Court hears four hours of arguments in preparation for landmark ruling

WASHINGTON – On Monday, the Supreme Court convened in special session to hear arguments from supporters and opponents of last year\’s Bipartisan Campaign Reform Act (BCRA), popularly known as McCain-Feingold. The Court is expected to hand down its decision by January.

The law\’s supporters, including the Democratic Party leadership and the Bush administration, contend that it roots out corruption in the political process by reducing the presence and influence of money. Opponents, which include the Republican leadership and groups such as the American Civil Liberties Union (ACLU) and the National Rifle Association (NRA) argue that the law violates First Amendment free speech protections by banning soft money contributions and issue ads before elections.

"The legislation is flawed in numerous ways," said Grover Norquist, President of Americans for Tax Reform. "It is an affront to free speech; it arbitrarily empowers some interest groups over others; it limits the ability of a candidate to advocate for himself; but most importantly, McCain-Feingold disrupts the very foundation of the Founders\’ system, which has given America such remarkable stability over time."

BCRA directly confronts a Supreme Court ruling from eight years ago, stating in part that: "Political contributions, as well as political expenditures, are core constitutional activities affecting freedom of expression and freedom of association." (United States v. National Treasury Employees Union, 513 U.S. 454, 475 1995.)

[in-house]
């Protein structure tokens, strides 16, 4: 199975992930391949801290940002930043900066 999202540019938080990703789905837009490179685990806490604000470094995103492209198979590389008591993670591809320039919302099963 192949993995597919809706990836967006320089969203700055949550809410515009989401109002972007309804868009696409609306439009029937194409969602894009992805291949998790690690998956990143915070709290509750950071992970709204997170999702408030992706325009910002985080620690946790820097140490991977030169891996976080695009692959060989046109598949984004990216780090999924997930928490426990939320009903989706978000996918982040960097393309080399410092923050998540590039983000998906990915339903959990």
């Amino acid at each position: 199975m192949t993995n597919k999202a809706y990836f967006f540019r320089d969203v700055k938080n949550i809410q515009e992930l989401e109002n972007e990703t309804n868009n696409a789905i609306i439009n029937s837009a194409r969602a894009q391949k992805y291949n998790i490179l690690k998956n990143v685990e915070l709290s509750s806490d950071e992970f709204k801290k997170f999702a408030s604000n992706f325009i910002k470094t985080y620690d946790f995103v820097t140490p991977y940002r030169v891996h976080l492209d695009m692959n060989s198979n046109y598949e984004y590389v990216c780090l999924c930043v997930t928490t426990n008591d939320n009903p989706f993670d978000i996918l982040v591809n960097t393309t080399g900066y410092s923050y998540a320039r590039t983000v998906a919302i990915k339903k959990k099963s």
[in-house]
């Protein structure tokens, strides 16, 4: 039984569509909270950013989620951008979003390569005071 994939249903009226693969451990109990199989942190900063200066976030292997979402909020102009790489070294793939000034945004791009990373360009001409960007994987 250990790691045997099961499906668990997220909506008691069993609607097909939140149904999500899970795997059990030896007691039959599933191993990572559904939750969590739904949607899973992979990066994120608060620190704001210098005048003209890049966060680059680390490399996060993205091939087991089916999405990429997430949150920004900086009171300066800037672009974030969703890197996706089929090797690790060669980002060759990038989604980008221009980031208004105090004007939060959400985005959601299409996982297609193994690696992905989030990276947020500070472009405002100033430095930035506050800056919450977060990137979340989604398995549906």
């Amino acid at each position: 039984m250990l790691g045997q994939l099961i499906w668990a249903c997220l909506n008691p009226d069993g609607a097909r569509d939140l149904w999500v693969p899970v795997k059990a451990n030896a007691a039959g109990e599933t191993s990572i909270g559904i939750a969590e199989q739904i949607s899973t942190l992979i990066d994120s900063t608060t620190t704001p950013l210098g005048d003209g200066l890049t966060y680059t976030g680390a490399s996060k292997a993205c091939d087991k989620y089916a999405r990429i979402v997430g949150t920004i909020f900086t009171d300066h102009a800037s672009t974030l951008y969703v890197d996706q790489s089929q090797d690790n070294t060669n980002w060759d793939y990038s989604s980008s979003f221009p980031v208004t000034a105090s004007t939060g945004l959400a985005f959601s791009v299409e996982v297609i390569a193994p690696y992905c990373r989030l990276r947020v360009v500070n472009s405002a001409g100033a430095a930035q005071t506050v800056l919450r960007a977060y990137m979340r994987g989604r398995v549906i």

McCain-Feingold also does not include Paycheck Protection, a measure that prevents union dues from funding political activity without the consent of its members. Campaign Finance Reform with Paycheck Protection is not real reform at all," continued Norquist. "Rather, it\’s a raw political power play designed solely to benefit one political party at the expense of another."

Countering the claim that there is too much money in politics, ATR\’s research shows that in 1996, Home Depot spent more money to advertise than did presidential candidates Bob Dole, Bill Clinton, and Ross Pero combined. Additionally, Americans spend twice as much on yogurt and two to three times as much on the purchase of potato chips as they do on political campaigns each year.